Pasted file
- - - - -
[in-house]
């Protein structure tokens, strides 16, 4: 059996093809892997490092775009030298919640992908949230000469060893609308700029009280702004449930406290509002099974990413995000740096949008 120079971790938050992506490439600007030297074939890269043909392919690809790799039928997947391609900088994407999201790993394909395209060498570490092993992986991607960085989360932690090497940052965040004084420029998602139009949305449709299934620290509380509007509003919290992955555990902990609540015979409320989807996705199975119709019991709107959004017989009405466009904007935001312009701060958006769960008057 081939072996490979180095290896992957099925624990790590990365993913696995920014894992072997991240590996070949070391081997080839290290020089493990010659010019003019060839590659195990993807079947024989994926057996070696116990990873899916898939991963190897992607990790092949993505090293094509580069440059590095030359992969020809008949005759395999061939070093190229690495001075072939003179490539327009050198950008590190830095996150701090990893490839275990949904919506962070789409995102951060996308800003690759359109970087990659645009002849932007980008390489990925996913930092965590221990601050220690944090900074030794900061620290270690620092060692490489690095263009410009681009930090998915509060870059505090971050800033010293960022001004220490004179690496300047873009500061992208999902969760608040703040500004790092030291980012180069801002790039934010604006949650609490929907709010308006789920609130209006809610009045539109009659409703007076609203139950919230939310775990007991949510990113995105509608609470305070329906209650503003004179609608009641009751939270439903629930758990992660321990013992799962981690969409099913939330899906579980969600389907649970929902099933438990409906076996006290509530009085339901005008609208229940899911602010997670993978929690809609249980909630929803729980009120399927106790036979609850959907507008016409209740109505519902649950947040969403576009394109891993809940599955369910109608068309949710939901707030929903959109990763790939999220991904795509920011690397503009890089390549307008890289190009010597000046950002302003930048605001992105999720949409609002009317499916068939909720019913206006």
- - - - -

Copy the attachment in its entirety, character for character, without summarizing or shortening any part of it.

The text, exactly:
[in-house]
């Protein structure tokens, strides 16, 4: 059996093809892997490092775009030298919640992908949230000469060893609308700029009280702004449930406290509002099974990413995000740096949008 120079971790938050992506490439600007030297074939890269043909392919690809790799039928997947391609900088994407999201790993394909395209060498570490092993992986991607960085989360932690090497940052965040004084420029998602139009949305449709299934620290509380509007509003919290992955555990902990609540015979409320989807996705199975119709019991709107959004017989009405466009904007935001312009701060958006769960008057 081939072996490979180095290896992957099925624990790590990365993913696995920014894992072997991240590996070949070391081997080839290290020089493990010659010019003019060839590659195990993807079947024989994926057996070696116990990873899916898939991963190897992607990790092949993505090293094509580069440059590095030359992969020809008949005759395999061939070093190229690495001075072939003179490539327009050198950008590190830095996150701090990893490839275990949904919506962070789409995102951060996308800003690759359109970087990659645009002849932007980008390489990925996913930092965590221990601050220690944090900074030794900061620290270690620092060692490489690095263009410009681009930090998915509060870059505090971050800033010293960022001004220490004179690496300047873009500061992208999902969760608040703040500004790092030291980012180069801002790039934010604006949650609490929907709010308006789920609130209006809610009045539109009659409703007076609203139950919230939310775990007991949510990113995105509608609470305070329906209650503003004179609608009641009751939270439903629930758990992660321990013992799962981690969409099913939330899906579980969600389907649970929902099933438990409906076996006290509530009085339901005008609208229940899911602010997670993978929690809609249980909630929803729980009120399927106790036979609850959907507008016409209740109505519902649950947040969403576009394109891993809940599955369910109608068309949710939901707030929903959109990763790939999220991904795509920011690397503009890089390549307008890289190009010597000046950002302003930048605001992105999720949409609002009317499916068939909720019913206006």